The structure of large intestine and its role in digestio

The large intestine is shorter than the small intestine and it is called large because it has a wide lumen. It is arranged around the small intestine in the form of a question mark. The large intestine is about 5 feet long and has the follow­ing parts Caecum, Colon, Rectum and Anus.

The caecum is a blind dilated sac into which is con­nected the ileum. The mucous membrane at the point of connection of the ileum and Cae­cum is so arranged that it allows the contents of the ileum to pass into the caecum but prevents their return into the ileum. The caecum has a short slender worm like projection called the vermiform appendix.

The appen­dix is usually about 9 cms long. It is lined with mucous membrane and contains lymphoid tissue in its walls. In human beings the appendix has no specific function to perform and is regarded as a vestigial organ having been continued as an organ which was present in the ancestors of human beings.


It is believed that in the non human primate ancestors appendix helped in the digestion of fibrous plant matter. Inflammation of appendix is quite harmful. Known as appendicitis it causes acute abdominal pain. Under this condition surgical removal of appendix is the only remedy. The colon has four parts namely the ascending colon, the transverse co­lon, the descending colon and the pelvic or sigmoid colon.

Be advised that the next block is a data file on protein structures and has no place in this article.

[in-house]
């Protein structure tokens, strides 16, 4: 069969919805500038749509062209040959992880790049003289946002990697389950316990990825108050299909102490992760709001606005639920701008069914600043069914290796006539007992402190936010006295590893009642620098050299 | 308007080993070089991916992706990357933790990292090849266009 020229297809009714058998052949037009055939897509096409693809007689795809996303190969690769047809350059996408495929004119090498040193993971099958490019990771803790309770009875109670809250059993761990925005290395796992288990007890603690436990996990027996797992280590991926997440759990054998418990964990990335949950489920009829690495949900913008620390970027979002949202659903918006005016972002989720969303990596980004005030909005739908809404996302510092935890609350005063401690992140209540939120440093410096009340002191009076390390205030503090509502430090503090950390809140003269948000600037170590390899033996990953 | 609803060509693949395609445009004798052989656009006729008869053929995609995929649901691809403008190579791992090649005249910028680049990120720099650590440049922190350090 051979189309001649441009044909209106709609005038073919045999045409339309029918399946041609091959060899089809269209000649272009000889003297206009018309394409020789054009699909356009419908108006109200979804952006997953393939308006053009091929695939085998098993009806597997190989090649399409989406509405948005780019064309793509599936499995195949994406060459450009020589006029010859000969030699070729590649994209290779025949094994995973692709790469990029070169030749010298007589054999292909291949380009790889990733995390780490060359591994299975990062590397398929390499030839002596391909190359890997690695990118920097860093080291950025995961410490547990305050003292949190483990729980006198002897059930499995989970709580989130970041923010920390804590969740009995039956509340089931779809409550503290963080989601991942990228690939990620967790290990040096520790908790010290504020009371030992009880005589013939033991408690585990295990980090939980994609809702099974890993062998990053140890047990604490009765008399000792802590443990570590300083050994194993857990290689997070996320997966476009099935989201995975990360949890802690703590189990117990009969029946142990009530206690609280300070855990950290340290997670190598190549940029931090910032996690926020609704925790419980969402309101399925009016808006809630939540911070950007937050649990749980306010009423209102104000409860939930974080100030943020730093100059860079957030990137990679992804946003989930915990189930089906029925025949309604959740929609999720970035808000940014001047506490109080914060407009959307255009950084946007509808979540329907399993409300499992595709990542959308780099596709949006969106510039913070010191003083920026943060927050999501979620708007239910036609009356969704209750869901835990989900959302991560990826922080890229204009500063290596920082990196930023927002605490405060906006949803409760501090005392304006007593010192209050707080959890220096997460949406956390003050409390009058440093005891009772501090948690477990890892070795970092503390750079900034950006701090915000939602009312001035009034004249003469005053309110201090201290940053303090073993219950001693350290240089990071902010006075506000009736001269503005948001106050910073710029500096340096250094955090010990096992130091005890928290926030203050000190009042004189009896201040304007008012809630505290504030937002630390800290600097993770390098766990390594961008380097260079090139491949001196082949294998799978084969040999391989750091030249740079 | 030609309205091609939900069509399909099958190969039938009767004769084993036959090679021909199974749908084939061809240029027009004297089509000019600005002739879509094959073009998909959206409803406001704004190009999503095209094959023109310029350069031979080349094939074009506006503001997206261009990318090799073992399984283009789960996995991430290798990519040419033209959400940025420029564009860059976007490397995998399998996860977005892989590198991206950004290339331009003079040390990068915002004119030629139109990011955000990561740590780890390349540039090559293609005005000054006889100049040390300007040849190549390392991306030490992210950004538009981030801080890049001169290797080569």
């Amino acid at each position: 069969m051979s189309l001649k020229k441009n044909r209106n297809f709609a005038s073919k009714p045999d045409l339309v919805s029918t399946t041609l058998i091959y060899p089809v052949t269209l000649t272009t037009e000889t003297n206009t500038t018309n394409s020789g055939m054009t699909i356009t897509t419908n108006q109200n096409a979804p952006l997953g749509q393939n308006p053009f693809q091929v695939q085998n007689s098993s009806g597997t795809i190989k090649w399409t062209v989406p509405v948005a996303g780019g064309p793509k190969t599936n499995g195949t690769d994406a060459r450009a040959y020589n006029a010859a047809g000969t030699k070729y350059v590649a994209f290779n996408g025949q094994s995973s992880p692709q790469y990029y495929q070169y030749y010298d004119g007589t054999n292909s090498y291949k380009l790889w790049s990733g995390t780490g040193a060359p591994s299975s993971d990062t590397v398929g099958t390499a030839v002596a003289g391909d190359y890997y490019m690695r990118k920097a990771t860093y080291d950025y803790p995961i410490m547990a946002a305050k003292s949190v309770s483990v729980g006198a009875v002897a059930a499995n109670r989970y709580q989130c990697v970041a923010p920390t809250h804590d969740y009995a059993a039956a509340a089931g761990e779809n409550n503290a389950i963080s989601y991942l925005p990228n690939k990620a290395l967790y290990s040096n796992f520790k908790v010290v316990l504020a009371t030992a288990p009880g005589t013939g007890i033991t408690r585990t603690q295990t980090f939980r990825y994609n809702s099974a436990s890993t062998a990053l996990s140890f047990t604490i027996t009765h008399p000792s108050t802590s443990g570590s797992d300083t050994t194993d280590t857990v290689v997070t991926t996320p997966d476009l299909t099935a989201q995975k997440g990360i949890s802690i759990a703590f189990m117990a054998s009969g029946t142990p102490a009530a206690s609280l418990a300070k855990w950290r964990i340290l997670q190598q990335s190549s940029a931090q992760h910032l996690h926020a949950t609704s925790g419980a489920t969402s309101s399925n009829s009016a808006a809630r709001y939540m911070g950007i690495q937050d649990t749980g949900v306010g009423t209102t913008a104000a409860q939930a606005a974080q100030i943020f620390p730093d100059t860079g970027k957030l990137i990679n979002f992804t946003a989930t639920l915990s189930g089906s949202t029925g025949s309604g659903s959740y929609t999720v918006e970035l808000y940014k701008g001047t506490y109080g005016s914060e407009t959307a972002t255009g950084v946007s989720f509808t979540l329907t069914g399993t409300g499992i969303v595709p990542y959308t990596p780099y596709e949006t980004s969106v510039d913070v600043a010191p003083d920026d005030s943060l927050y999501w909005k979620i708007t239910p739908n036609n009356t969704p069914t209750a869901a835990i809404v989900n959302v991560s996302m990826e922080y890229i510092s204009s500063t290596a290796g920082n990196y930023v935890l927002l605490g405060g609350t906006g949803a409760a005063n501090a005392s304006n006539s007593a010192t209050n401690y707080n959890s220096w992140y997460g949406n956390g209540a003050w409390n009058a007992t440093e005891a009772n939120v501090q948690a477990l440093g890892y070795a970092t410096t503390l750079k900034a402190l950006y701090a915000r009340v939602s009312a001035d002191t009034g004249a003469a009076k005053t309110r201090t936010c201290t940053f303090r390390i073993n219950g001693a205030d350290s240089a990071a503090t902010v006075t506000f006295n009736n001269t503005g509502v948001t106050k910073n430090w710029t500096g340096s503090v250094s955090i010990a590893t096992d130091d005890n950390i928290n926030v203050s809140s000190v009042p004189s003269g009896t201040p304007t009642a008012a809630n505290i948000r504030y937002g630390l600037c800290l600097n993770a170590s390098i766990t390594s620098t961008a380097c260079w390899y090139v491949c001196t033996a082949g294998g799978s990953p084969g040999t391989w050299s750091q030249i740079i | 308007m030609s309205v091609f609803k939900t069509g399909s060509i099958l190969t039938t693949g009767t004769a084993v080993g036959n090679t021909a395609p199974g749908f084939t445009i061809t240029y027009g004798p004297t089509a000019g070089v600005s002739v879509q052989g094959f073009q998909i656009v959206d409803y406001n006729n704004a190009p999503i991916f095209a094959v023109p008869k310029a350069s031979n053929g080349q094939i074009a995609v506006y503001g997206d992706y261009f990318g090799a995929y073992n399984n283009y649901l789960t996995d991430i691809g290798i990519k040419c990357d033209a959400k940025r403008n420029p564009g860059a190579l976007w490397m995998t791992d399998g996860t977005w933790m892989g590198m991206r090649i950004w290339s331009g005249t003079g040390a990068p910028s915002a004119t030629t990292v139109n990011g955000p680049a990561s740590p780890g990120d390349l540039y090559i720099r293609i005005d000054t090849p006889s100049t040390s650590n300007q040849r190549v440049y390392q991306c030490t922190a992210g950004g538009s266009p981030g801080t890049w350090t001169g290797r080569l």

The ascending colon passes upwards from the caecum through the right side of the ab­dominal cavity. When it reaches the under surface of the liver it becomes transverse colon. This passes across the abdominal cavity as a loop. The descending colon passes downwards in the lumbar region. It is anchored to the abdominal wall by the peritoneum.

The pelvic or the sigmoid colon is the last portion of the colon and it makes an S shaped or sigmoid curve. The rectum lies in the pelvic cavity and follows the colon. It is about 13 cms long and has longitudinal folds made up of stratified squammous epi­thelium. The last part of the rectum which is about 2.5 cms long is called the anal cannal. Finally the anal cannal opens to the exterior by anus.

The anus is guarded by two anal sphincter muscles namely the internal smooth involuntary muscles and external straited voluntary muscles. The functions of the large intestine are the absorbtion of water and elec­trolytes from the chyme as it comes from the small intestine.


Another function of large intestine is the storage of faecal matter until it is thrown out as faeces. By the time the contents of the small intestine reach the caecum, the digestion and absorption would have already been over and only the unwanted residue in a liquid form will reach the large intestine. Most of the water and electrolytes are reabsorbed by the first half of the large intestine leaving only a faecal residue between 100 to 200 ml (out of a total of 800 ml) per day.

The faeces are normally a semisolid paste like matter coloured brown by stercobilin, a pigment derived from the bile pigments. Water forms (65 to 70%) the bulk of the faecal matter. The remainder consists of undercomposed cellulose, fatty acids, protein residues etc. In addition to the above organs two other organs play an important role in the digestion of food. These are the liver and the pancreas.